"Yeah, the Reichstag was their government record building, wasn't it?" I said so as not to seem ignorant.

"Kerry? What if VanderLubbe had had a friend who realized he was innocent? Think of what would have happened! If that friend had come forward and exposed the truth, then Germany would have been spared all those years of suffering under the Nazis." Brother-in-law seemed inappropriately excited about such an academic speculation.

I didn't know what to say.

"Kerry, you know, you aren't going to be able to trust Time Magazine."

"A professor at the University of Southern California used to say that Life is a magazine for people who can't read, and Time is a magazine for people who can't think," I commented in agreement.

Note 45

At moments like this it was typical of me to make what seemed to me like quite relevant contributions, such as, "You know, there was something in The National Observer that I read once and have been thinking about ever since," speaking of Fascism. "Why do we discriminate against people we think are inferior, and protect people we know are inferior?" I was feeling brave enough to risk an argument. "Like the mentally retarded."

"Hitler did not protect the mentally retarded," Brother-in-law said curtly. "He exterminated them."

"But in this country we discriminate against Negroes and yet we call homes for the mentally retarded schools for 'exceptional children.'"

"I haven't got anything against niggers -- as long as they stay in their place. There is a nigger at work I like. He knows his place."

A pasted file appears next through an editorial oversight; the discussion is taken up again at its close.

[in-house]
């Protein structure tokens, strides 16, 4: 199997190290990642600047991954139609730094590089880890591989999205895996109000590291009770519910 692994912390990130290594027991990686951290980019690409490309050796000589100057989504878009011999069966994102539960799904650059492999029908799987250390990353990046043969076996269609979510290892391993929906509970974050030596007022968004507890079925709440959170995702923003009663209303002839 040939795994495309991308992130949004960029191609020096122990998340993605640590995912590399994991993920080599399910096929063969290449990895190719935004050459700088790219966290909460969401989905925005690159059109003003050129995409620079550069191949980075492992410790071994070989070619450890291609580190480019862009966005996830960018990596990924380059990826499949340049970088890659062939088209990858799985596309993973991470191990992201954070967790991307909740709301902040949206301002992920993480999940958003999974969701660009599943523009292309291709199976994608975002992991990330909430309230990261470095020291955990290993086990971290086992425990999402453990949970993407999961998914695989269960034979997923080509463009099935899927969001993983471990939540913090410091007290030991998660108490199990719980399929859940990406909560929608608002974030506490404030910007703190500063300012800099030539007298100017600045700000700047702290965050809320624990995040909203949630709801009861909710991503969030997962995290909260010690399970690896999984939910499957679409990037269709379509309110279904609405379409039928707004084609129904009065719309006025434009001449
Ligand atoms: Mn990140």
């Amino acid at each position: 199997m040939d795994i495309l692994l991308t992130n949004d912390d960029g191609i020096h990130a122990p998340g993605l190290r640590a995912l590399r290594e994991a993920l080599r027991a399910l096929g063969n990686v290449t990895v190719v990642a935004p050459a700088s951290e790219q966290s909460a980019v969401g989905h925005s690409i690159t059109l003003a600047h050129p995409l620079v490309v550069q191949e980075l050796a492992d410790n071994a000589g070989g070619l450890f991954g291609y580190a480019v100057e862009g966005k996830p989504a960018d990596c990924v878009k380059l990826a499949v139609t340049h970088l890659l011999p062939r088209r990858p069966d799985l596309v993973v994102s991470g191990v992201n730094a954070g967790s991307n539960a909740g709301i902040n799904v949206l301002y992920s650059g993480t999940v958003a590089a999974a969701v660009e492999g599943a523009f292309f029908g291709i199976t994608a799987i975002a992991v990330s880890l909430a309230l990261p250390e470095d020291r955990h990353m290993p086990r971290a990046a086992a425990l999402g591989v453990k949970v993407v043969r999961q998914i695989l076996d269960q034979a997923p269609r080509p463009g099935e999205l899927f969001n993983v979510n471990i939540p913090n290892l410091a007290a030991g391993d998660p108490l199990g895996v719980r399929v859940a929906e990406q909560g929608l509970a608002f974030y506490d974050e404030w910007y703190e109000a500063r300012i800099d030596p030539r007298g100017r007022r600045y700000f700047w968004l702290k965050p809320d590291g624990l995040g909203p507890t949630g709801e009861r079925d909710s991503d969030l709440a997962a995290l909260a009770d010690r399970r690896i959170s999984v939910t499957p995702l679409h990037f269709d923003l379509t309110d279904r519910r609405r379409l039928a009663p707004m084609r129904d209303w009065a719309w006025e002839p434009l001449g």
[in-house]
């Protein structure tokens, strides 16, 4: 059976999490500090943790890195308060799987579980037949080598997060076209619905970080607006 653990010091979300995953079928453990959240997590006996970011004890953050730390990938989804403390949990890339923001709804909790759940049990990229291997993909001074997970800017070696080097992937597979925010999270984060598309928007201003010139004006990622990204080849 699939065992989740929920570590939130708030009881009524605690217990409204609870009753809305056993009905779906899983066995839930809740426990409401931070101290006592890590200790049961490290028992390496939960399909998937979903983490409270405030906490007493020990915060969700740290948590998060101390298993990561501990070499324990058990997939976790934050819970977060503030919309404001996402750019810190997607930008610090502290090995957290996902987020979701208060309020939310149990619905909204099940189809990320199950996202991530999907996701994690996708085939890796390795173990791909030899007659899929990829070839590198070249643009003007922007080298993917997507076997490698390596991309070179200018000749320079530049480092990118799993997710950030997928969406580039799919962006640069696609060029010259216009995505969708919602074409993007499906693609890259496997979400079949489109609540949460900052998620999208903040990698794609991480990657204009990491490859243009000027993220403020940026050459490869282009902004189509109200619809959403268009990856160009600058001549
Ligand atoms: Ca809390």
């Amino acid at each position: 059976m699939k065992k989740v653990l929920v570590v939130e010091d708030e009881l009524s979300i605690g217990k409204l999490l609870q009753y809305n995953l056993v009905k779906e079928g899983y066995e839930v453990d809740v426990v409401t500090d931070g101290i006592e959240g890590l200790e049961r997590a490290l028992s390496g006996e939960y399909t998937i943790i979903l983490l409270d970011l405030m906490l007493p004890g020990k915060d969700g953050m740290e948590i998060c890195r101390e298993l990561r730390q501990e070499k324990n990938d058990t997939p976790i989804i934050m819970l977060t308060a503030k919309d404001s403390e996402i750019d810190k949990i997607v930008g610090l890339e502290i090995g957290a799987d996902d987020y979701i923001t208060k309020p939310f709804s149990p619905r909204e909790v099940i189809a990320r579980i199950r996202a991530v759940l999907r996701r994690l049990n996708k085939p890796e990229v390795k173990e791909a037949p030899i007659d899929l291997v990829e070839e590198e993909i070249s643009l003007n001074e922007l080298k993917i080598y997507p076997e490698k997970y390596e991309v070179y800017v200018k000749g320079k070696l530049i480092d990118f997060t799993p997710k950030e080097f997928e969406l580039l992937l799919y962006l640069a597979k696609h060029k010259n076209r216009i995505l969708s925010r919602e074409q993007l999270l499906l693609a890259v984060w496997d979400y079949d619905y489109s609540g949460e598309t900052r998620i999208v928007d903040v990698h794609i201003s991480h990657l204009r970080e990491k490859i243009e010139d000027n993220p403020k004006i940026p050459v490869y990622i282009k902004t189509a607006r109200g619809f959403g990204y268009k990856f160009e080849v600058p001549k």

"There was a time," I said, "when the use of the word 'nigger' used to make me so mad I would shake, when I first got to New Orleans. But I've been in the South long enough now to see that there really are some people who should be called niggers."

I was thinking of precisely the blacks that Brother-in-law said he liked -- guys who stood wringing their hats in both hands and mumbling "yazzuh" when you asked them for directions. I didn't say that, though. I was ready to drop the subject.

"Now a nigger who does not know his place is Martin Luther King."

Note 46

"I like Martin Luther King," I said to Brother-in-law. "To feel like I felt that night in the park when Ola and I went to see him, to feel that way all the time, takes great courage. I kept thinking about how somebody could throw a bomb at us."

Having said that much, I was quick to abandon the courage of my convictions by adding, "I didn't like that C.O.R.E. worker, though. That white Yankee college student stood there looking at those Negroes like he thought he was their good shepherd or something. I think there is racism in an attitude like that. And the argument I got in with Ola afterwards! Was she ever irrational! I expected her to at least understand Ayn Rand's principles. But she just kept whining like a wishy-washy liberal."

Brother-in-law nodded in warm approval.

I relaxed -- feeling safe again.